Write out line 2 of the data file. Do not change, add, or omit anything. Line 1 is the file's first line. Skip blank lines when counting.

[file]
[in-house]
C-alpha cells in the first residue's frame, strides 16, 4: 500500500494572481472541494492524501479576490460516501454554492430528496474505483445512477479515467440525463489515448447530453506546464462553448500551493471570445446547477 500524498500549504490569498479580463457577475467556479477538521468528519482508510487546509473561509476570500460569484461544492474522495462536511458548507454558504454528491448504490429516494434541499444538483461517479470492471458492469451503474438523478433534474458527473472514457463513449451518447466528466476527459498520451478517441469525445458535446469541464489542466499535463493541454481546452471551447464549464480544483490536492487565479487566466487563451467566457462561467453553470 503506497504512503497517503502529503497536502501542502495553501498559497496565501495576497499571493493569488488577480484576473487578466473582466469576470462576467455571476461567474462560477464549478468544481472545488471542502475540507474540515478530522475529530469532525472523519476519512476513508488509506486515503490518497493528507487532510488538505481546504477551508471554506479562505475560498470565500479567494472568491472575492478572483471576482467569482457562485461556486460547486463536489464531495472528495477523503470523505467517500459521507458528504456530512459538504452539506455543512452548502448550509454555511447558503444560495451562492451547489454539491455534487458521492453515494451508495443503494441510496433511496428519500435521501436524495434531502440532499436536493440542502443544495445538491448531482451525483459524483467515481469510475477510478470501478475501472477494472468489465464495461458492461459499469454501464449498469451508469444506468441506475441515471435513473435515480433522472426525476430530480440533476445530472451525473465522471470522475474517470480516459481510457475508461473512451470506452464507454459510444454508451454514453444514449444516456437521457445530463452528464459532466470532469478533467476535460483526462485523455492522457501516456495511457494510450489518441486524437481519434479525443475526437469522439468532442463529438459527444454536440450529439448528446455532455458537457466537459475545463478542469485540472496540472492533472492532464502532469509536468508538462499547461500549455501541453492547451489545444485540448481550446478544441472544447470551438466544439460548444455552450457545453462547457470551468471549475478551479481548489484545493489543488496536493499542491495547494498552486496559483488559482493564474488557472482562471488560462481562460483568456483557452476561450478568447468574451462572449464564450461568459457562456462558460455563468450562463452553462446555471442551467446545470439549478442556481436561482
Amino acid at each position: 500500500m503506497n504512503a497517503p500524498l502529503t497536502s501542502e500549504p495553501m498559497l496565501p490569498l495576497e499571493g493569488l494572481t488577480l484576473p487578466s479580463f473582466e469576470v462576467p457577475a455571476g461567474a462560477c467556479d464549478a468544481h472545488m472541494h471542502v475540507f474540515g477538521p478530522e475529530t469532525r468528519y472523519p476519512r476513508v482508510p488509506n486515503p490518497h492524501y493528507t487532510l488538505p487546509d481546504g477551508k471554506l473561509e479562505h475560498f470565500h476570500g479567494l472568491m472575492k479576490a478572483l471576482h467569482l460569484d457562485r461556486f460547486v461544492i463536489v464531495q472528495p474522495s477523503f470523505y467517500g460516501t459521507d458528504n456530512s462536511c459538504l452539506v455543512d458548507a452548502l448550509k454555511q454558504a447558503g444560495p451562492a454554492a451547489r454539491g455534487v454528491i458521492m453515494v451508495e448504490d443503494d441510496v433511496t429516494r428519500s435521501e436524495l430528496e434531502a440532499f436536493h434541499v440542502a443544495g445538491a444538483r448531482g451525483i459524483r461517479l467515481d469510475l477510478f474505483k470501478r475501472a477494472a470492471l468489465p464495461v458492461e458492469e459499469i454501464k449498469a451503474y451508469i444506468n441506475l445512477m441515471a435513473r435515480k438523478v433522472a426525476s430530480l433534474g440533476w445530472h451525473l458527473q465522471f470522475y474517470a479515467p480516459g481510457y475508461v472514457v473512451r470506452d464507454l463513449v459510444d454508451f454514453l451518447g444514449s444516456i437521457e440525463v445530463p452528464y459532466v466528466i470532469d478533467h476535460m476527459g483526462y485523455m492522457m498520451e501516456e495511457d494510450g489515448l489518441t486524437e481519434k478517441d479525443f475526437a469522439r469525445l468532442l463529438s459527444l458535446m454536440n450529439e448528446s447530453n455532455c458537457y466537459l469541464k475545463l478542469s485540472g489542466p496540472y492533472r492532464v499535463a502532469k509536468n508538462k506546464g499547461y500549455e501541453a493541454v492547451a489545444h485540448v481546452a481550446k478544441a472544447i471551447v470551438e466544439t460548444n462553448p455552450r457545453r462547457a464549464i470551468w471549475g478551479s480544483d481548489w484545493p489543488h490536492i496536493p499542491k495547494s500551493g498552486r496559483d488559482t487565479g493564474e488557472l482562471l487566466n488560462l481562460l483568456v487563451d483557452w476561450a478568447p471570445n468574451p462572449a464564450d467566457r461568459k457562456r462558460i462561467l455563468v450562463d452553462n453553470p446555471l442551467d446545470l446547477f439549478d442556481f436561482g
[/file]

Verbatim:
C-alpha cells in the first residue's frame, strides 16, 4: 500500500494572481472541494492524501479576490460516501454554492430528496474505483445512477479515467440525463489515448447530453506546464462553448500551493471570445446547477 500524498500549504490569498479580463457577475467556479477538521468528519482508510487546509473561509476570500460569484461544492474522495462536511458548507454558504454528491448504490429516494434541499444538483461517479470492471458492469451503474438523478433534474458527473472514457463513449451518447466528466476527459498520451478517441469525445458535446469541464489542466499535463493541454481546452471551447464549464480544483490536492487565479487566466487563451467566457462561467453553470 503506497504512503497517503502529503497536502501542502495553501498559497496565501495576497499571493493569488488577480484576473487578466473582466469576470462576467455571476461567474462560477464549478468544481472545488471542502475540507474540515478530522475529530469532525472523519476519512476513508488509506486515503490518497493528507487532510488538505481546504477551508471554506479562505475560498470565500479567494472568491472575492478572483471576482467569482457562485461556486460547486463536489464531495472528495477523503470523505467517500459521507458528504456530512459538504452539506455543512452548502448550509454555511447558503444560495451562492451547489454539491455534487458521492453515494451508495443503494441510496433511496428519500435521501436524495434531502440532499436536493440542502443544495445538491448531482451525483459524483467515481469510475477510478470501478475501472477494472468489465464495461458492461459499469454501464449498469451508469444506468441506475441515471435513473435515480433522472426525476430530480440533476445530472451525473465522471470522475474517470480516459481510457475508461473512451470506452464507454459510444454508451454514453444514449444516456437521457445530463452528464459532466470532469478533467476535460483526462485523455492522457501516456495511457494510450489518441486524437481519434479525443475526437469522439468532442463529438459527444454536440450529439448528446455532455458537457466537459475545463478542469485540472496540472492533472492532464502532469509536468508538462499547461500549455501541453492547451489545444485540448481550446478544441472544447470551438466544439460548444455552450457545453462547457470551468471549475478551479481548489484545493489543488496536493499542491495547494498552486496559483488559482493564474488557472482562471488560462481562460483568456483557452476561450478568447468574451462572449464564450461568459457562456462558460455563468450562463452553462446555471442551467446545470439549478442556481436561482